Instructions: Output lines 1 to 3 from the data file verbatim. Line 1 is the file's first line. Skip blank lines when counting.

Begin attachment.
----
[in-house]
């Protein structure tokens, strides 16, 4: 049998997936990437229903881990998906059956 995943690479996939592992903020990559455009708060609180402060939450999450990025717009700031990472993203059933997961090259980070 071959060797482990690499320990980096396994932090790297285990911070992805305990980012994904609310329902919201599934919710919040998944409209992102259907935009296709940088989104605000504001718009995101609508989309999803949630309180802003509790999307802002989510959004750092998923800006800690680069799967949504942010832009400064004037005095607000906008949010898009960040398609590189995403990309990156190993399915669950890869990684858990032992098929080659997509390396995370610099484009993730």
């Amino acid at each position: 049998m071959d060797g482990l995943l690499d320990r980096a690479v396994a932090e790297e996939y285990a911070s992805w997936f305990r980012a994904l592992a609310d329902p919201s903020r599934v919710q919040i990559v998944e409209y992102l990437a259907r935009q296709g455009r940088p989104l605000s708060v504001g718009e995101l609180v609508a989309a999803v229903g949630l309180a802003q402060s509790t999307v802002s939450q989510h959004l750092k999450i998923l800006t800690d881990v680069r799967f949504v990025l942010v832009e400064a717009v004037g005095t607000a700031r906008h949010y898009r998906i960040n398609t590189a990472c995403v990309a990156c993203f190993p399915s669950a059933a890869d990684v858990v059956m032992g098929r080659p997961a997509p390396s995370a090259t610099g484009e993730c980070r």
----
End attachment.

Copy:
[in-house]
């Protein structure tokens, strides 16, 4: 049998997936990437229903881990998906059956 995943690479996939592992903020990559455009708060609180402060939450999450990025717009700031990472993203059933997961090259980070 071959060797482990690499320990980096396994932090790297285990911070992805305990980012994904609310329902919201599934919710919040998944409209992102259907935009296709940088989104605000504001718009995101609508989309999803949630309180802003509790999307802002989510959004750092998923800006800690680069799967949504942010832009400064004037005095607000906008949010898009960040398609590189995403990309990156190993399915669950890869990684858990032992098929080659997509390396995370610099484009993730």
């Amino acid at each position: 049998m071959d060797g482990l995943l690499d320990r980096a690479v396994a932090e790297e996939y285990a911070s992805w997936f305990r980012a994904l592992a609310d329902p919201s903020r599934v919710q919040i990559v998944e409209y992102l990437a259907r935009q296709g455009r940088p989104l605000s708060v504001g718009e995101l609180v609508a989309a999803v229903g949630l309180a802003q402060s509790t999307v802002s939450q989510h959004l750092k999450i998923l800006t800690d881990v680069r799967f949504v990025l942010v832009e400064a717009v004037g005095t607000a700031r906008h949010y898009r998906i960040n398609t590189a990472c995403v990309a990156c993203f190993p399915s669950a059933a890869d990684v858990v059956m032992g098929r080659p997961a997509p390396s995370a090259t610099g484009e993730c980070r």